Dr. Margo Shoup says, “Being a community program, that’s really acting like an academic program in a lot of ways because we’re offering a lot of the same care, the same trials, the same kind of technology in the same kind of experts that you would get in an academic setting.”
Now a designated primary clinical international research site, patients at Whittingham Cancer Center can take part in the latest clinical trials for breast and gynecologic cancers and the use of new radiation therapies to treat cancers.
Dr. Shoup, Chair of Nuvance Health Network Cancer Services, oversees the initiative.
She says, “The ability to enroll patients in some of these trials gives patients the opportunity to have treatment that they otherwise wouldn’t have access to.”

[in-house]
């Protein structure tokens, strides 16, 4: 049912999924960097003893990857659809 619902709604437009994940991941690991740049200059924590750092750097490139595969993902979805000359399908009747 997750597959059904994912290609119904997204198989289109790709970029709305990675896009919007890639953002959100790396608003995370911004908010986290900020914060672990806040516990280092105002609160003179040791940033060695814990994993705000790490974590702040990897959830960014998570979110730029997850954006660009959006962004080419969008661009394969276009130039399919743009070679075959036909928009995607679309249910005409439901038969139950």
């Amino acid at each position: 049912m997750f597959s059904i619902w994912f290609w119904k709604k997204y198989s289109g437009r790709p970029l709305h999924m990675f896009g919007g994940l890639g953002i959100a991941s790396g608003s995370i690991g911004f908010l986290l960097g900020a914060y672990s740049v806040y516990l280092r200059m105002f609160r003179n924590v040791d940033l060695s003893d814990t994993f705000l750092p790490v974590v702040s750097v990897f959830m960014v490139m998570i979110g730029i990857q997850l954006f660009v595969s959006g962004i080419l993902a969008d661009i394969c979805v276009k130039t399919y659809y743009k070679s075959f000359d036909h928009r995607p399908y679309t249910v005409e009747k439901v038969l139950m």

Another benefit is the shorter approval process to open clinical studies.
“We are just much more nimble being a community program than what some of the academic programs have,” says Dr. Shoup. “We are concentrating on just cancer for our patients here. We’re not having to go through a lot of different levels of bureaucracy to get things done.”
Specifically, the newest research will focus on cancer patients with late stage.
Dr. George Zahrah, Norwalk Hospital Oncology/Hematology Medical Director, says, “You have a population of people who get detected that’s already in advanced stage. They are still potentially curable but they are at a higher risk of recurrence.”
Study results could change standard of care for cancers such as ovarian and uterine.
“The literature tells us that they don’t respond to chemotherapy and yet the standard currently is to treat with chemotherapy because we don’t have the data telling us that if we don’t give chemo they would do just as well,” says Dr. Zahrah.
Eight clinical trials at the international level are underway.
The trials are available at Norwalk and Danbury Hospitals, both with Nuvance Health.
For more information about the clinical trials, call 203-739-7997.